If you’ve been following me for a little while, you know of my interest in psychology as well as technology. Some may call the interest a passion. Others may call it an obsession… not many. Anyways, I was on Psychology Today the other day, and found a really interesting article – “The Human Psychology Behind Facebook’s Success”. I remember immediately being piqued about learning more on why I keep clicking on that damn site so many times a day.
The article starts by talking about how Facebook allows us to “not only connect with loved ones, but with our fundamental human needs”. Intriguing. Go on. Facebook is the “daily destination […] to meet our need for psychological fulfillment”. Okay, I’m in. Let’s get into the rest of the article.
The article breaks Facebook into addressing four key psychological needs.

Self-esteem

This is a strong determinant of our psychology well-being, and Facebook allows us to build our self-esteem via purposeful construction of our self-schema. “Self-schema?” you ask. Let me explain.
Our self-schema is how we model ourselves in terms of what we think about, care about, and spend our time and energy on. Essentially, it gives us the notion of what’s important to us, and what isn’t so that if we were to, say, be ranked lowly in an area we care little about, it doesn’t affect us (i.e. coming in the last quartile of a race we care little about running in).
Facebook profiles are reflections of our self-schema… reflections that we pick and choose what we want – pictures, hobbies, levels of education, etc. Thus, we boost our self-esteem by creating the profile representative of what we like most about ourselves. Meanwhile, we can mitigate negative hits to our self-esteem by limiting those who may otherwise “troll” our profiles.
Like what I wrote up about online dating profiles, our profiles are, unsurprisingly, carefully curated reflections of us – see “Practicing Biz Dev Whenever, Wherever… For Instance On Match.com”.
Kinda funny… kinda appropriate. Image source: http://harrissocialmedia.com/wp-content/uploads/2013/10/facebook-meme-ecard.png

Impression management. 

Facebook allows users to have more control over what we say, show, and do. How often do we want to hit the “undo” or “rewind” button?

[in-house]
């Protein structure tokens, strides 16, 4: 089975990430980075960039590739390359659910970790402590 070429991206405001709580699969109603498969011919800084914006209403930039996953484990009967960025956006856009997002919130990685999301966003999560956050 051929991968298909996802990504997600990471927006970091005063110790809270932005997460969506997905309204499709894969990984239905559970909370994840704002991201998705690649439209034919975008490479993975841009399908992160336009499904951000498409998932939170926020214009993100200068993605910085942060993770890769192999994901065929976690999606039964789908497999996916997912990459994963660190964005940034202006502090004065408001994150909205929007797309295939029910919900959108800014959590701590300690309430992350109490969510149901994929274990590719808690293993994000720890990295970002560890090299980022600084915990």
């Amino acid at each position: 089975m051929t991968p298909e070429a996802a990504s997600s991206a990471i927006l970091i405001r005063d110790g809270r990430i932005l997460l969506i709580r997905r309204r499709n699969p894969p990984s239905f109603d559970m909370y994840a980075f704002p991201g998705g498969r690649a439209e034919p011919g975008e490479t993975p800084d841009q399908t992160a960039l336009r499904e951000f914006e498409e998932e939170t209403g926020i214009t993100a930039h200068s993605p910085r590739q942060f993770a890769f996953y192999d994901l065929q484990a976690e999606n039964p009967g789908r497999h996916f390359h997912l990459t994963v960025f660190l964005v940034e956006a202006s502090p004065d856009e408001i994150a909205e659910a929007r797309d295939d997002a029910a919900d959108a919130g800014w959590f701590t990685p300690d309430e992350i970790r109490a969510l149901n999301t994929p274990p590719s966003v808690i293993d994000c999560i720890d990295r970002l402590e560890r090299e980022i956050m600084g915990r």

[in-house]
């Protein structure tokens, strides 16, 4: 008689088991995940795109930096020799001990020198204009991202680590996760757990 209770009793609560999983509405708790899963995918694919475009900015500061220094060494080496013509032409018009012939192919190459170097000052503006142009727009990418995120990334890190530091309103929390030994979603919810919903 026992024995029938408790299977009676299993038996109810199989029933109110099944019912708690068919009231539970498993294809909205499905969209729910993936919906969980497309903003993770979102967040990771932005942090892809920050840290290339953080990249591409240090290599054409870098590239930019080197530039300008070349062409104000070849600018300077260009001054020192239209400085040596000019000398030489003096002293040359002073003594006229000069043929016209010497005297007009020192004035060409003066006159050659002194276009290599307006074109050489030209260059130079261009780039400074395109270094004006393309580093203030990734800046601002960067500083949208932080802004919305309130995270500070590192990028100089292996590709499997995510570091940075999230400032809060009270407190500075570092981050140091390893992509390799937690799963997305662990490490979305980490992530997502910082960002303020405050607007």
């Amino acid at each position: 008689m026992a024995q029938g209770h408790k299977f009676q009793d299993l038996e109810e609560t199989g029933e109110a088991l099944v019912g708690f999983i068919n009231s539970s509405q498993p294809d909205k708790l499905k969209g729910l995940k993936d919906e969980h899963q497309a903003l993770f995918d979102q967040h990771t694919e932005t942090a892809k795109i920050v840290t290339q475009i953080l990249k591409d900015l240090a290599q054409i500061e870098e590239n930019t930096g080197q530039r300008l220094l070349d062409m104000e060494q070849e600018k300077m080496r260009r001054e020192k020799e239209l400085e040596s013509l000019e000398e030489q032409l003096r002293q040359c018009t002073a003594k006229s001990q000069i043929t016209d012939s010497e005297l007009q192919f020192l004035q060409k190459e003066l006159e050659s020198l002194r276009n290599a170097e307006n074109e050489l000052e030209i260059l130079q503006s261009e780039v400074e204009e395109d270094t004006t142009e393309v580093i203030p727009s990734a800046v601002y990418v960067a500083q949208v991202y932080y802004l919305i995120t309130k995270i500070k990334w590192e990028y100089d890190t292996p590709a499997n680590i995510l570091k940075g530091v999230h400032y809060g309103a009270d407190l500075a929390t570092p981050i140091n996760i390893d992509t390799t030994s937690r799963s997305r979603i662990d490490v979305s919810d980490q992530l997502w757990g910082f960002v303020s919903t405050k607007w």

Facebook gives us the opportunity to manage what we say and what others see by preparing thoughtful status updates, wall posts, messages, etc. All the while, nonverbal behavior goes out the window online that may otherwise create negative impressions.
We can draw both explicit and implicit cues from user behavior, too, on Facebook. We can see explicitlymeasureable cues including number of friends, education level, etc. While implicitly, we infer things including how often a user posts and shares updates may point to levels of extroversion. Frequent relationship updates may point to a high degree of instability.
With Facebook, we influence our self-esteem with these impression management levers. Not only are we influencing how others may perceive us, but we also influence how we perceive OURSELVES. *mind blown*

Need to Belong. 

The article cites a study performed in 1995 by Roy Baumeister and Mark Leary. They argue that “the need to belong is a fundamental human need to form and maintain at least a minimum amount of lasting, positive, and (significant) interpersonal relationships. Satisfying this need requires (a) frequent, positive interactions with the same individuals, and (b) engaging in these interactions within a long-term framework…” In today’s world, social networks like Facebook fills this need.
Facebook even leverages existing word associations to trigger deeper emotional ties. For example, the use of the word “friends” to link users on Facebook builds on our earlier understanding of the word and feeling of belonging. It’s a term with a strong cognitive, emotionally-charged association. We even joke at times that we’re not really friends till its official on Facebook. (We = some of us…)